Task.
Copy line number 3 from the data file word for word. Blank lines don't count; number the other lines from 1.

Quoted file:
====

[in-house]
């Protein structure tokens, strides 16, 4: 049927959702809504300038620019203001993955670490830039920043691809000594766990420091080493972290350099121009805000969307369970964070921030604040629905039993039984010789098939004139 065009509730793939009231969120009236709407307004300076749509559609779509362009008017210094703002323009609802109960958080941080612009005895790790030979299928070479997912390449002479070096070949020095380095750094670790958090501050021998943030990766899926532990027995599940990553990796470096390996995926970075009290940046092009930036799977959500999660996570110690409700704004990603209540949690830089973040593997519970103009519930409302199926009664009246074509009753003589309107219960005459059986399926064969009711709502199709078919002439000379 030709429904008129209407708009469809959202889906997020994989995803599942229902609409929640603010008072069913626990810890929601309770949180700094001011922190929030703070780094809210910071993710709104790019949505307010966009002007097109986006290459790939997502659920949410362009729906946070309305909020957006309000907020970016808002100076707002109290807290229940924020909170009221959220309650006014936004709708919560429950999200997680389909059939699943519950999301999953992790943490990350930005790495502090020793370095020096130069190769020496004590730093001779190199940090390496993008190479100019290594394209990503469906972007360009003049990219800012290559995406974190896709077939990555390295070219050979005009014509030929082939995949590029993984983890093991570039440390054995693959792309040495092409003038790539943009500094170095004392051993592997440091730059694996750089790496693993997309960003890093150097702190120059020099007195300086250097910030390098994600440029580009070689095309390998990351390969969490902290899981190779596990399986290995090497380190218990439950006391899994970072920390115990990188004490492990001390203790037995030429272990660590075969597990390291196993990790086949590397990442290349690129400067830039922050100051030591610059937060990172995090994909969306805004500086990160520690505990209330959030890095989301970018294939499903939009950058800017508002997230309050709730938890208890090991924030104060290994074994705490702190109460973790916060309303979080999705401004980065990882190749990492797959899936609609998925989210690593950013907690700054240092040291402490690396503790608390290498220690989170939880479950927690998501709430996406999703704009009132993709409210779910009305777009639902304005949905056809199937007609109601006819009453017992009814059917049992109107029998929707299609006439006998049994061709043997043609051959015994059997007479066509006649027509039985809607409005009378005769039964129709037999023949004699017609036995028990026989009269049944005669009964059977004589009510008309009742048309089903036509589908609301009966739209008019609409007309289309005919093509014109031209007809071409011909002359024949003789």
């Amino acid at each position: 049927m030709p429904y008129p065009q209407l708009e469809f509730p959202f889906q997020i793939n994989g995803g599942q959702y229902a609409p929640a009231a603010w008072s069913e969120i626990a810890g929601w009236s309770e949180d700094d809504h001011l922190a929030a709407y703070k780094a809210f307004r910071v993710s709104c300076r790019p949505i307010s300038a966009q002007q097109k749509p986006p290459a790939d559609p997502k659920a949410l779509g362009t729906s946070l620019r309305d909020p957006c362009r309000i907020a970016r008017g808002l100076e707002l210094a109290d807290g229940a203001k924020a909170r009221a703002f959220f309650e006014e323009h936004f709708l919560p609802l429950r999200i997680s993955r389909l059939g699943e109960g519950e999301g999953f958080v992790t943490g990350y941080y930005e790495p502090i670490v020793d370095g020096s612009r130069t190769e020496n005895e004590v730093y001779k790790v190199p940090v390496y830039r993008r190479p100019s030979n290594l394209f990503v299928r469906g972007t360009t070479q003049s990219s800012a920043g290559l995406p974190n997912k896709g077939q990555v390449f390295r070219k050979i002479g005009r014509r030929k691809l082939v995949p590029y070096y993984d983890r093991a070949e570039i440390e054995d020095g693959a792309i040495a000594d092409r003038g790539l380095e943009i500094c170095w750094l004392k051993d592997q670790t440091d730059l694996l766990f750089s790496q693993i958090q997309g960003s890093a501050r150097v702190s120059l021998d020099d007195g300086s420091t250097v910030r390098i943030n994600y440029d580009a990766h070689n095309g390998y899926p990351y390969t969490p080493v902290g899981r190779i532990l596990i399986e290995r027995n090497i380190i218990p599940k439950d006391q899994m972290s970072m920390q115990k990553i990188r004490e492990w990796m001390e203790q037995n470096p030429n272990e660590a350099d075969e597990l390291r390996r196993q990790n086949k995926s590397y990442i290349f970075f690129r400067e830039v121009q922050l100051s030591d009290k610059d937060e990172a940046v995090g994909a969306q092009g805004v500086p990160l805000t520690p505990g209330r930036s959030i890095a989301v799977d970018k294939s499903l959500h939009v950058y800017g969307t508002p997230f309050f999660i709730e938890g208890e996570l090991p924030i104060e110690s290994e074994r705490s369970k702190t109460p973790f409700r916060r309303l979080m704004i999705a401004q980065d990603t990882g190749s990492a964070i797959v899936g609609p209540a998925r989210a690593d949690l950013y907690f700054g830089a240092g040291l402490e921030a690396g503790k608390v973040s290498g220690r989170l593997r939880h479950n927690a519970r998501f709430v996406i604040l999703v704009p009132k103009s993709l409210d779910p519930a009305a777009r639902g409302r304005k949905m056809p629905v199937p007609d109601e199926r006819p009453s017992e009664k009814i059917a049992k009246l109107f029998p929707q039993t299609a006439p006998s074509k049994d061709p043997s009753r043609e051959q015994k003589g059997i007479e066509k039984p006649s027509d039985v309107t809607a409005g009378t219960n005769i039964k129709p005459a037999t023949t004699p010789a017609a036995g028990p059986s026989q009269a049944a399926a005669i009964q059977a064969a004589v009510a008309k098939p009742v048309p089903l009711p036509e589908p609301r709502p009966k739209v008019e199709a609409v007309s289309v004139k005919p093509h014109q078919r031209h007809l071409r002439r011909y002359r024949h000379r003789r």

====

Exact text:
């Amino acid at each position: 049927m030709p429904y008129p065009q209407l708009e469809f509730p959202f889906q997020i793939n994989g995803g599942q959702y229902a609409p929640a009231a603010w008072s069913e969120i626990a810890g929601w009236s309770e949180d700094d809504h001011l922190a929030a709407y703070k780094a809210f307004r910071v993710s709104c300076r790019p949505i307010s300038a966009q002007q097109k749509p986006p290459a790939d559609p997502k659920a949410l779509g362009t729906s946070l620019r309305d909020p957006c362009r309000i907020a970016r008017g808002l100076e707002l210094a109290d807290g229940a203001k924020a909170r009221a703002f959220f309650e006014e323009h936004f709708l919560p609802l429950r999200i997680s993955r389909l059939g699943e109960g519950e999301g999953f958080v992790t943490g990350y941080y930005e790495p502090i670490v020793d370095g020096s612009r130069t190769e020496n005895e004590v730093y001779k790790v190199p940090v390496y830039r993008r190479p100019s030979n290594l394209f990503v299928r469906g972007t360009t070479q003049s990219s800012a920043g290559l995406p974190n997912k896709g077939q990555v390449f390295r070219k050979i002479g005009r014509r030929k691809l082939v995949p590029y070096y993984d983890r093991a070949e570039i440390e054995d020095g693959a792309i040495a000594d092409r003038g790539l380095e943009i500094c170095w750094l004392k051993d592997q670790t440091d730059l694996l766990f750089s790496q693993i958090q997309g960003s890093a501050r150097v702190s120059l021998d020099d007195g300086s420091t250097v910030r390098i943030n994600y440029d580009a990766h070689n095309g390998y899926p990351y390969t969490p080493v902290g899981r190779i532990l596990i399986e290995r027995n090497i380190i218990p599940k439950d006391q899994m972290s970072m920390q115990k990553i990188r004490e492990w990796m001390e203790q037995n470096p030429n272990e660590a350099d075969e597990l390291r390996r196993q990790n086949k995926s590397y990442i290349f970075f690129r400067e830039v121009q922050l100051s030591d009290k610059d937060e990172a940046v995090g994909a969306q092009g805004v500086p990160l805000t520690p505990g209330r930036s959030i890095a989301v799977d970018k294939s499903l959500h939009v950058y800017g969307t508002p997230f309050f999660i709730e938890g208890e996570l090991p924030i104060e110690s290994e074994r705490s369970k702190t109460p973790f409700r916060r309303l979080m704004i999705a401004q980065d990603t990882g190749s990492a964070i797959v899936g609609p209540a998925r989210a690593d949690l950013y907690f700054g830089a240092g040291l402490e921030a690396g503790k608390v973040s290498g220690r989170l593997r939880h479950n927690a519970r998501f709430v996406i604040l999703v704009p009132k103009s993709l409210d779910p519930a009305a777009r639902g409302r304005k949905m056809p629905v199937p007609d109601e199926r006819p009453s017992e009664k009814i059917a049992k009246l109107f029998p929707q039993t299609a006439p006998s074509k049994d061709p043997s009753r043609e051959q015994k003589g059997i007479e066509k039984p006649s027509d039985v309107t809607a409005g009378t219960n005769i039964k129709p005459a037999t023949t004699p010789a017609a036995g028990p059986s026989q009269a049944a399926a005669i009964q059977a064969a004589v009510a008309k098939p009742v048309p089903l009711p036509e589908p609301r709502p009966k739209v008019e199709a609409v007309s289309v004139k005919p093509h014109q078919r031209h007809l071409r002439r011909y002359r024949h000379r003789r």